The boom in oil and natural gas drilling from shale means the nation's railroads are handling more unit trains of crude oil and shipments of sand used in hydraulic fracturing, a vice president for BNSF Railway Co. said Tuesday.
Dean Wise, vice president of network strategy for the Fort Worth, Texas-based railroad, said his company also launched a pilot project to study locomotives powered by liquefied natural gas. It's still early, but the effort could put a dent in BNSF's $4 billion annual bill for diesel fuel.
Railroads carry freight for all sectors of the economy, handling shipments of grain and coal to automobiles and building materials, he said. BNSF operates more than 32,500 route miles in 28 states and two Canadian provinces.
“Many of you might think of railroads as a nostalgia play,” said Wise, who spoke to the Rotary Club of Oklahoma City. “But we are now the heart of the U.S. supply chain.”
On a ton-per-mile basis, railroads carry 43 percent of the nation's good and commodities, with trucking at 31 percent. They are followed by waterways and pipelines, both at 13 percent. Wise said freight transportation costs amount to 8.5 percent of the nation's gross domestic product. That compares favorably to China, where freight transportation costs take up 22 percent of the country's GDP.
Railroads are now competing directly with pipelines for crude oil shipments. Part of that is a result of the rapid growth of the Bakken tight oil formation in North Dakota. Wise said a typical unit train has 100 to 120 cars of crude, which he called “rolling pipeline.”
“Four years ago, the railroads handled virtually no crude by rail,” Wise said. “This year, BNSF alone will be handling 600,000 barrels of crude a day by rail, which is a huge change for us. The pipeline capacity can't grow fast enough given the new shale plays, so we're in there as a good option and faster to market for the producers.”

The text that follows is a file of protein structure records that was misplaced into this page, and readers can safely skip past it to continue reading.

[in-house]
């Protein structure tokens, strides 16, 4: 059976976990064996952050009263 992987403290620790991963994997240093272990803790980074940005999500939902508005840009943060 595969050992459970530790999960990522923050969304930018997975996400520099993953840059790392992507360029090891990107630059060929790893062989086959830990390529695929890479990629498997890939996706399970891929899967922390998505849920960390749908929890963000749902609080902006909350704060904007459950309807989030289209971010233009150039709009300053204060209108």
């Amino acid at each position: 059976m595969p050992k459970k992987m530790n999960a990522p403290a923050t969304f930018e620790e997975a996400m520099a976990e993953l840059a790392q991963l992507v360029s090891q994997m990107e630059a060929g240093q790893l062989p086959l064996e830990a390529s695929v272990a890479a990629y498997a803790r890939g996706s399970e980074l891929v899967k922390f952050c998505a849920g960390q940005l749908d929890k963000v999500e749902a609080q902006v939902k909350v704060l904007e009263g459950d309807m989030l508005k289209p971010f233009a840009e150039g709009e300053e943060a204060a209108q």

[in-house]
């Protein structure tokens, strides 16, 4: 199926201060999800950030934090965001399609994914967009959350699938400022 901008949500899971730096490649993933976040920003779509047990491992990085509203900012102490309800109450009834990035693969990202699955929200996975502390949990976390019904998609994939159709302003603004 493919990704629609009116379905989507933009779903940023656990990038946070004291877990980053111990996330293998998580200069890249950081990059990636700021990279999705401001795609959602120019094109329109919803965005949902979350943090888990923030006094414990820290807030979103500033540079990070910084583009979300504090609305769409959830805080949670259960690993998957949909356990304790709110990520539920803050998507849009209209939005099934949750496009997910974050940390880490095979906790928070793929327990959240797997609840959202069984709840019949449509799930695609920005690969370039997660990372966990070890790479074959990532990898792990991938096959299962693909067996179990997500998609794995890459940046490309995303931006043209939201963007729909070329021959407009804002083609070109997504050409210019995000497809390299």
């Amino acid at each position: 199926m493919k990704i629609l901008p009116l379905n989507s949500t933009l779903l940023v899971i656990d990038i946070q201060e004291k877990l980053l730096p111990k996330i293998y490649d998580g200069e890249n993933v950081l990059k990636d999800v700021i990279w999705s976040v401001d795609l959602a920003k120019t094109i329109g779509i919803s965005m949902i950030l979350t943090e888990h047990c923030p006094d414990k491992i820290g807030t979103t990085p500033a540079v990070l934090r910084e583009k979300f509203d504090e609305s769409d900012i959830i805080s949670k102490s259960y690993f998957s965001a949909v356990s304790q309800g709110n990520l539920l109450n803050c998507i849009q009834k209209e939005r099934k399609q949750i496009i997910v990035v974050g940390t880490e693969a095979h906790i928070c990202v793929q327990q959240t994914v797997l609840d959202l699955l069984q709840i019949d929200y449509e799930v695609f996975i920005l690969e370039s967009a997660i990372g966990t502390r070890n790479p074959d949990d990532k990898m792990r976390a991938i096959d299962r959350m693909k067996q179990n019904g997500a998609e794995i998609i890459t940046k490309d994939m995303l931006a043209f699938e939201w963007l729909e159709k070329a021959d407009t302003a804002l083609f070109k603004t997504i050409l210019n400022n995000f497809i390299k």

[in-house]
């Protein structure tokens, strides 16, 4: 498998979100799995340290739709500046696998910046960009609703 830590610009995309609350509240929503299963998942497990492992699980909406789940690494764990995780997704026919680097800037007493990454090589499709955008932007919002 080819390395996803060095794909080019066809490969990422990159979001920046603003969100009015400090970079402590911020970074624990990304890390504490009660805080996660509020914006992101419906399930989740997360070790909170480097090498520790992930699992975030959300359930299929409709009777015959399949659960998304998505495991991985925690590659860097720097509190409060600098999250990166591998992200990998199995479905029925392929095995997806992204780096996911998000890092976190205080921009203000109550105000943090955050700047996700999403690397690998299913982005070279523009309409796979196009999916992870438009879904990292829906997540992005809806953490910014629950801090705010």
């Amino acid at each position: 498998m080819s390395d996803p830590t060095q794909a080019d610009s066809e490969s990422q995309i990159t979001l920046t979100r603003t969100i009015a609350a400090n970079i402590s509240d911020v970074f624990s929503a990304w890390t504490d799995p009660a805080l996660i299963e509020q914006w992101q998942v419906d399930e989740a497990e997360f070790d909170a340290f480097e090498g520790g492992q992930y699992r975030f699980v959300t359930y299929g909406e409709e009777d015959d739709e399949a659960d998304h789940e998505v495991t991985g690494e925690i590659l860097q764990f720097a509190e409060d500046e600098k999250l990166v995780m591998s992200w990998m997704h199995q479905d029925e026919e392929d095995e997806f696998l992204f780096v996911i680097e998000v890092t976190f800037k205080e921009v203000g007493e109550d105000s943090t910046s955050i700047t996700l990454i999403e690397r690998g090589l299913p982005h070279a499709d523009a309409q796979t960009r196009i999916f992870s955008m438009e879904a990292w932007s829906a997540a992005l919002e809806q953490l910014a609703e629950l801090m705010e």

Sand used in the mix for hydraulic fracturing also is being shipped by railroads, Wise said.
“We're moving sand 1,000 to 1,500 miles into areas with shale activity, but there's competition with ceramic sand being imported from China,” Wise said.
Wise said BNSF is working with General Electric Co. and Caterpillar Inc. on locomotives powered by liquefied natural gas. Among the hurdles are future federal environmental regulations on emissions from LNG locomotives and the safety implications of hauling a separate refrigerated tender car for the fuel.
“It's a huge investment to do that, and there's a bunch of technical issues we're going to be figuring out,” Wise said.
In Oklahoma, BNSF has 1,236 employees and operates 1,400 miles of track. It has rail yards in Oklahoma City, Tulsa, Enid and Madill. The company plans to spend $125 million for maintenance and rail expansion projects in the state this year.
“Forty-five percent of our units move from, to, or through Oklahoma,” Wise said. “That's a stunning amount of volume for one state, so you're very important to our network, and we see more opportunities as we go forward.”
Wise fielded questions about train safety and quiet-zones in urban areas. He said BNSF recorded its safest year in 2012, with 2 incidents per million miles of travel. Funding for a quiet zone for downtown Oklahoma City is up to local officials, he said. Costs can range from $300,000 to $1 million.
“We have to blow the whistle by law,” Wise said. “It's a federal safety mandate. If you don't want us to blow the whistle, there's something called a quiet zone, an FRA (Federal Railroad Administration) specified set of risk management around a grade crossing that increases the safety of that grade crossing so that we don't have to blow the whistle.”